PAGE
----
Isobel has worked to deliver many major events, compressive education suites, and engaged in curatorial work with a strong and deliberate focus on First Nations cultures, communities, histories, art, expressions, and engagement. She has spent time looking into the need to decolonise galleries, libraries and museums, particularly through the treatment and interpretation of artworks, objects, images, histories and narratives and the communities they come from, and approaches taken in development.

Beginner’s Weaving Workshop (Coil Weave)

Where: fortyfivedownstairs Gallery
When: Saturday 20 May from 1pm-3pm
Admission Fee: $50.00 for a two hour workshop with all materials provided
*FREE entry for First Nations and Indigenous peoples (4 spaces available). Please contact Isobel on [email protected] if you are mob wishing to use one of these spaces.

Over two hours, in a relaxed space, you will learn the basics of weaving. This beginner weaving workshop will teach you some basic coiling skills.  Isobel Morphy-Walsh celebrates and brings her cultural weaving practice to the gallery and have a go at a weave yourself. Isobel uses a range of fibers to weave with ranging from natural to recycled and reclaimed fibers. Today we will be using traditional grasses to work with.

Join us to begin work on a matt or basket using the traditional coil weaving technique. Learn about the fiber and the oldest continually used stitch. A stitch of time if you will! And then leave with your creations and an understanding about the strength of fiber.

Isobel Morphy-Walsh is a proud nirim baluk woman from the Taun Wurrung (Taungurung) Nation. She is a lover of anecdote, an artist, activist, educator, curator, storyteller and weaver. Isobel’s creative practice is wide ranging and includes: weaving, lino printing, painting, paper making, fabric creation, woodwork, cultural objects and adornments, and more recently metals.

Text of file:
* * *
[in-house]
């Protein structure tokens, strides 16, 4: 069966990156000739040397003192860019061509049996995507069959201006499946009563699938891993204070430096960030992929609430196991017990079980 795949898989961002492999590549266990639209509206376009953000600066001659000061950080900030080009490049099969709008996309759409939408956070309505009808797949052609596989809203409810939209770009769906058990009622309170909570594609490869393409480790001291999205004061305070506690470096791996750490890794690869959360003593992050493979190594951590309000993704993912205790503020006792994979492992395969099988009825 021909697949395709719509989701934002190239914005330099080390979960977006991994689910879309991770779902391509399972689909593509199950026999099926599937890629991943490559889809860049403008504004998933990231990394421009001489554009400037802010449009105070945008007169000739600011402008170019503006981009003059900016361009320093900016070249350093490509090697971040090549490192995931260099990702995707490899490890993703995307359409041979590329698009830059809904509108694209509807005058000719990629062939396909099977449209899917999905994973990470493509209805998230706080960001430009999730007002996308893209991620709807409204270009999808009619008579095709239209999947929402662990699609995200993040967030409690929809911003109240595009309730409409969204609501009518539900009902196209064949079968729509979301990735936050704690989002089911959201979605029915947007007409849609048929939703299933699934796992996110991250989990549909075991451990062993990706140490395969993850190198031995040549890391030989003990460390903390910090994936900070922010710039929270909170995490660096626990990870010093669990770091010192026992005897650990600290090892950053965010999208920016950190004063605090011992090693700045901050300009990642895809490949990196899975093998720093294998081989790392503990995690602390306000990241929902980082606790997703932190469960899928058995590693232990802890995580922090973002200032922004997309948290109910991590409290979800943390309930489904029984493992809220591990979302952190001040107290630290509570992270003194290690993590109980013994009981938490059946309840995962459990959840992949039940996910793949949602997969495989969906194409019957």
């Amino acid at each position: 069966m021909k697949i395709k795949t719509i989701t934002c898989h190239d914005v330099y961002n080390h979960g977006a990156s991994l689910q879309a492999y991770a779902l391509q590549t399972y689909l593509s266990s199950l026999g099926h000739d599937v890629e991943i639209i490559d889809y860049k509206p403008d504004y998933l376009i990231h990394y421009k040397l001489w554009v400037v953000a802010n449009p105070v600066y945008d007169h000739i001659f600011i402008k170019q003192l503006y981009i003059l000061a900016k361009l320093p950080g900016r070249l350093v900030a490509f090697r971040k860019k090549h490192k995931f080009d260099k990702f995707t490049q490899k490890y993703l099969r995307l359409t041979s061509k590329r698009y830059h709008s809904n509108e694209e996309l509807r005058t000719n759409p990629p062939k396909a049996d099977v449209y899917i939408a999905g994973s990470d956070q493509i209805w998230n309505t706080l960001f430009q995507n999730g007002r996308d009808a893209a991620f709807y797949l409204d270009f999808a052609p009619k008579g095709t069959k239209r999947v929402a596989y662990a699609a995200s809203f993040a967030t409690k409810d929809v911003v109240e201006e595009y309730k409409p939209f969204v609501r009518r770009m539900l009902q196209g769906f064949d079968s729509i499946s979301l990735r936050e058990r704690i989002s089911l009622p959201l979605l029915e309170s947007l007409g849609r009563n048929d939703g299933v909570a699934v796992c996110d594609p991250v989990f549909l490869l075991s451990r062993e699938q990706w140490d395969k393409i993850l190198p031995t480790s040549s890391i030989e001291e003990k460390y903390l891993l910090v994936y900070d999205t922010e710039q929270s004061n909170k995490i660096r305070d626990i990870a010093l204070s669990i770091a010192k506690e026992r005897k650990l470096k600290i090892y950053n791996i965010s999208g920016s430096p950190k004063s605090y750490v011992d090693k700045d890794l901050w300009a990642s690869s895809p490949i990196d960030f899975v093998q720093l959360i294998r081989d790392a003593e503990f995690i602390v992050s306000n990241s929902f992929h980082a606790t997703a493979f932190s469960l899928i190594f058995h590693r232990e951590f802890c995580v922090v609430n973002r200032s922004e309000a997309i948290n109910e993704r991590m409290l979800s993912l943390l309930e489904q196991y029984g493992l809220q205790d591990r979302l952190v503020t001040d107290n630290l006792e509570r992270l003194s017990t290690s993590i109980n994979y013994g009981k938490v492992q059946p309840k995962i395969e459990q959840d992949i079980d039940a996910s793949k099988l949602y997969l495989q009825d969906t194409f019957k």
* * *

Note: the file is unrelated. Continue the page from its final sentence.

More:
Please call 9662 9966 to book over the phone or pay on the day.
RSVP to [email protected]


Beginner’s Weaving Workshop (Stringybark and Bush/Urban Toys)

Where: fortyfivedownstairs Gallery
When: Saturday 27 May from 1pm-3pm
Admission Fee: $50.00 for a two hour workshop with all materials provided
*FREE entry for First Nations and Indigenous peoples (4 spaces available). Please contact Isobel on [email protected] if you are mob wishing to use one of these spaces.

Isobel Morphy-Walsh celebrates and brings her cultural weaving practice to the gallery and invites you to have a go at a weave yourself. Isobel uses a range of fibers to weave with ranging from natural to recycled and reclaimed fibers. In this workshop, we will be using both stringy bark and reclaimed recycled materials!

Making string is one of the oldest technologies in the world and has multitudes of uses. Learn how to make string and perhaps make a simple headband. Once you understand how string is created we will move on to explore the creation of a little bush animal. There will be a range of materials available ranging from natural (bush) to reclaimed and recycled cotton yarn and papers (Urban) to create  with.

Isobel Morphy-Walsh is a proud nirim baluk woman from the Taun Wurrung (Taungurung) Nation. She is a lover of anecdote, an artist, activist, educator, curator, storyteller and weaver. Isobel’s creative practice is wide ranging and includes: weaving, lino printing, painting, paper making, fabric creation, woodwork, cultural objects and adornments, and more recently metals.

Please call 9662 9966 to book over the phone or pay on the day.
RSVP to [email protected] 

Image credit: Victoria Morphy

Details

Start:
2 May, 2023
End:
27 May, 2023
Event Category:
Event Tags:

Venue

fortyfivedownstairs gallery
45 Flinders Lane
Melbourne, Victoria 3000 Australia
+ Google Map
Phone
03 9662 9966
View Venue Website

Organiser

fortyfivedownstairs
Phone
03 9662 9966
Email
info@fortyfivedownstairs.com

Other

Artist
Isobel Morphy-Walsh